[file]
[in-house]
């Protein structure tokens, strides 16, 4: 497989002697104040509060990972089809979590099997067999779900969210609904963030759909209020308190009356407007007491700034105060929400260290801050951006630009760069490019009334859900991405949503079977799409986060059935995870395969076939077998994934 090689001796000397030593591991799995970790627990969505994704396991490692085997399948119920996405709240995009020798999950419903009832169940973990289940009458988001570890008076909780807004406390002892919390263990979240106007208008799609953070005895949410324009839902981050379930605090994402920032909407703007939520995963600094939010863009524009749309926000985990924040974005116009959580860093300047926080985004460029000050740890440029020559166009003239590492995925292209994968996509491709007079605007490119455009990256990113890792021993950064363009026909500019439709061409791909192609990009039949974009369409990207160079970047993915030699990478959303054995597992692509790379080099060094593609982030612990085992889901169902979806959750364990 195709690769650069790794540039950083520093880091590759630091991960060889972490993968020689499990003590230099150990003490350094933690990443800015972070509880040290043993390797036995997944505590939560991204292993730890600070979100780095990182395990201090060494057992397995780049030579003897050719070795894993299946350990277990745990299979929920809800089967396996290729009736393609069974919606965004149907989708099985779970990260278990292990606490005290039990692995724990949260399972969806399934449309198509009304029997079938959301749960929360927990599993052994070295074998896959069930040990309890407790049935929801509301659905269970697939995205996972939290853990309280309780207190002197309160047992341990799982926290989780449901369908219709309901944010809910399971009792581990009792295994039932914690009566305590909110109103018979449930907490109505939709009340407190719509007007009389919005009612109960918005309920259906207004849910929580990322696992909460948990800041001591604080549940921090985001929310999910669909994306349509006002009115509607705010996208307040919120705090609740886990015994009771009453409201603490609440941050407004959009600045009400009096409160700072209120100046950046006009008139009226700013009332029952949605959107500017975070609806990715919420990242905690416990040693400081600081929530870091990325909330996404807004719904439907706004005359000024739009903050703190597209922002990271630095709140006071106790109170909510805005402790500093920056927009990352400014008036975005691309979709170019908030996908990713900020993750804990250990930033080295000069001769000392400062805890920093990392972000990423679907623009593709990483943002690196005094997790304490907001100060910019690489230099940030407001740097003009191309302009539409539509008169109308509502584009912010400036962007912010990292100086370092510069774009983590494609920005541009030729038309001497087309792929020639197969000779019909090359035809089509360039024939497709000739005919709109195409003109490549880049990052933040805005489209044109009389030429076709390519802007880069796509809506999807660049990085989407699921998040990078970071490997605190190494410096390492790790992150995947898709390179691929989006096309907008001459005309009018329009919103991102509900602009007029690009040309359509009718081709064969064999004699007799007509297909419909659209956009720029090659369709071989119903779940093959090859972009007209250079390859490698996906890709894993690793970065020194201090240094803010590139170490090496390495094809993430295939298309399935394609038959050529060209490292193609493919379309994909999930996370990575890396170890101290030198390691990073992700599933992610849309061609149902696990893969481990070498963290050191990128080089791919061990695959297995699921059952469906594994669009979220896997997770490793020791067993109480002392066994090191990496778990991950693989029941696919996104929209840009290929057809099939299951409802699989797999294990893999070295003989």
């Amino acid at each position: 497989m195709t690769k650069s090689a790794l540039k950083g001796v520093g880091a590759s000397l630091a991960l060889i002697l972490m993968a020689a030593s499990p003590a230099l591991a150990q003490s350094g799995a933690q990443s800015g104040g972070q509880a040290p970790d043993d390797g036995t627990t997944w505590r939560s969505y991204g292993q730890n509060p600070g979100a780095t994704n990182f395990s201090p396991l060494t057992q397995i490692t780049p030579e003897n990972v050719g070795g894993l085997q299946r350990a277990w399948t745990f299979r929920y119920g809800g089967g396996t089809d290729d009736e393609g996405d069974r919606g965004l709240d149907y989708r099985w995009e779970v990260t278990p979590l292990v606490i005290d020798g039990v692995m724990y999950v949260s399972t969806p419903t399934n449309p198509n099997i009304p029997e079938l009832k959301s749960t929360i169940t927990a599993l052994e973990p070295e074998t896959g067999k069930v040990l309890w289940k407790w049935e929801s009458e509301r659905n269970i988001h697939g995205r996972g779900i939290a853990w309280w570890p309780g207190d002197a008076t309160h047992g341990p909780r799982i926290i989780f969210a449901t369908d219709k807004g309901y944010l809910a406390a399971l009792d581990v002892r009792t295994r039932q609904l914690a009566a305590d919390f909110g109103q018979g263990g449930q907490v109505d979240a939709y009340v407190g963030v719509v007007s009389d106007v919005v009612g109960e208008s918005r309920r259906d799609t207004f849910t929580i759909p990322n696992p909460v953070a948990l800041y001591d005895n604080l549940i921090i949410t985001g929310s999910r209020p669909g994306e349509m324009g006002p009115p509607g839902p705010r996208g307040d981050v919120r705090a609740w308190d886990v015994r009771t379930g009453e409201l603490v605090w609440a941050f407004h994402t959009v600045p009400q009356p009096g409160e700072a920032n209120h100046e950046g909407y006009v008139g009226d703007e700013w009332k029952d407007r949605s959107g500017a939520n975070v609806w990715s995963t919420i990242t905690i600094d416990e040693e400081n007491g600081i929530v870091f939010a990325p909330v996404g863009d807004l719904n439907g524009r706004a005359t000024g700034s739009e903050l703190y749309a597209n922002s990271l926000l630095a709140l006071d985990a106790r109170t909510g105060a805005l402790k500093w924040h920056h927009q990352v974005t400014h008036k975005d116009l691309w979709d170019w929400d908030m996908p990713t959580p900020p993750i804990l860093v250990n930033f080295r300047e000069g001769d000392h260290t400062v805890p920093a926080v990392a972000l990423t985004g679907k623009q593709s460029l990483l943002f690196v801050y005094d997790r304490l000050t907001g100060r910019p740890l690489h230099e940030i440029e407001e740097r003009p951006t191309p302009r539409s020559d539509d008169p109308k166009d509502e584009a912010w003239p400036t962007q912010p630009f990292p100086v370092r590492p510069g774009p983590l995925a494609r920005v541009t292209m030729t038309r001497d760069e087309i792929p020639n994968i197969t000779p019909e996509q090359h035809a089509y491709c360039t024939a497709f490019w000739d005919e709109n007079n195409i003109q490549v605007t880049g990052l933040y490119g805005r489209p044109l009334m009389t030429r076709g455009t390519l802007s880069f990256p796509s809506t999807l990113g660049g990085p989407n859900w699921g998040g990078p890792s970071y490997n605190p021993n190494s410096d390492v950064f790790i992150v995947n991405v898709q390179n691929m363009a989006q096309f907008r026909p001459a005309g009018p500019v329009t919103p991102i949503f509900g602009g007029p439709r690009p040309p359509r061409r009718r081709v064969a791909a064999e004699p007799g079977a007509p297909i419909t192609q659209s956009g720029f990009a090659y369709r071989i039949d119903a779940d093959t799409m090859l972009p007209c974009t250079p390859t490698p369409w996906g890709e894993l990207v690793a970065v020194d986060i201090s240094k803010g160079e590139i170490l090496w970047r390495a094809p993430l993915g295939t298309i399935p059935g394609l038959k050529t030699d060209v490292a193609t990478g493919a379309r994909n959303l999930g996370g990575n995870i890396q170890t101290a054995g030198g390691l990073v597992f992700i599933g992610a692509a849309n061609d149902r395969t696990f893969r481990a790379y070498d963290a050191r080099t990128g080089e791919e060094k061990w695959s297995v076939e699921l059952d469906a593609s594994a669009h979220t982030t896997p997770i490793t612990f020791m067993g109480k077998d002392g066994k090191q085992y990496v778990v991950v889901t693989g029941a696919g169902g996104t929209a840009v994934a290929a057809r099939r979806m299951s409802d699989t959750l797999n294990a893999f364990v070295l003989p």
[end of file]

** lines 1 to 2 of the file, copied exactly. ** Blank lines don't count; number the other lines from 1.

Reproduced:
[in-house]
């Protein structure tokens, strides 16, 4: 497989002697104040509060990972089809979590099997067999779900969210609904963030759909209020308190009356407007007491700034105060929400260290801050951006630009760069490019009334859900991405949503079977799409986060059935995870395969076939077998994934 090689001796000397030593591991799995970790627990969505994704396991490692085997399948119920996405709240995009020798999950419903009832169940973990289940009458988001570890008076909780807004406390002892919390263990979240106007208008799609953070005895949410324009839902981050379930605090994402920032909407703007939520995963600094939010863009524009749309926000985990924040974005116009959580860093300047926080985004460029000050740890440029020559166009003239590492995925292209994968996509491709007079605007490119455009990256990113890792021993950064363009026909500019439709061409791909192609990009039949974009369409990207160079970047993915030699990478959303054995597992692509790379080099060094593609982030612990085992889901169902979806959750364990 195709690769650069790794540039950083520093880091590759630091991960060889972490993968020689499990003590230099150990003490350094933690990443800015972070509880040290043993390797036995997944505590939560991204292993730890600070979100780095990182395990201090060494057992397995780049030579003897050719070795894993299946350990277990745990299979929920809800089967396996290729009736393609069974919606965004149907989708099985779970990260278990292990606490005290039990692995724990949260399972969806399934449309198509009304029997079938959301749960929360927990599993052994070295074998896959069930040990309890407790049935929801509301659905269970697939995205996972939290853990309280309780207190002197309160047992341990799982926290989780449901369908219709309901944010809910399971009792581990009792295994039932914690009566305590909110109103018979449930907490109505939709009340407190719509007007009389919005009612109960918005309920259906207004849910929580990322696992909460948990800041001591604080549940921090985001929310999910669909994306349509006002009115509607705010996208307040919120705090609740886990015994009771009453409201603490609440941050407004959009600045009400009096409160700072209120100046950046006009008139009226700013009332029952949605959107500017975070609806990715919420990242905690416990040693400081600081929530870091990325909330996404807004719904439907706004005359000024739009903050703190597209922002990271630095709140006071106790109170909510805005402790500093920056927009990352400014008036975005691309979709170019908030996908990713900020993750804990250990930033080295000069001769000392400062805890920093990392972000990423679907623009593709990483943002690196005094997790304490907001100060910019690489230099940030407001740097003009191309302009539409539509008169109308509502584009912010400036962007912010990292100086370092510069774009983590494609920005541009030729038309001497087309792929020639197969000779019909090359035809089509360039024939497709000739005919709109195409003109490549880049990052933040805005489209044109009389030429076709390519802007880069796509809506999807660049990085989407699921998040990078970071490997605190190494410096390492790790992150995947898709390179691929989006096309907008001459005309009018329009919103991102509900602009007029690009040309359509009718081709064969064999004699007799007509297909419909659209956009720029090659369709071989119903779940093959090859972009007209250079390859490698996906890709894993690793970065020194201090240094803010590139170490090496390495094809993430295939298309399935394609038959050529060209490292193609493919379309994909999930996370990575890396170890101290030198390691990073992700599933992610849309061609149902696990893969481990070498963290050191990128080089791919061990695959297995699921059952469906594994669009979220896997997770490793020791067993109480002392066994090191990496778990991950693989029941696919996104929209840009290929057809099939299951409802699989797999294990893999070295003989």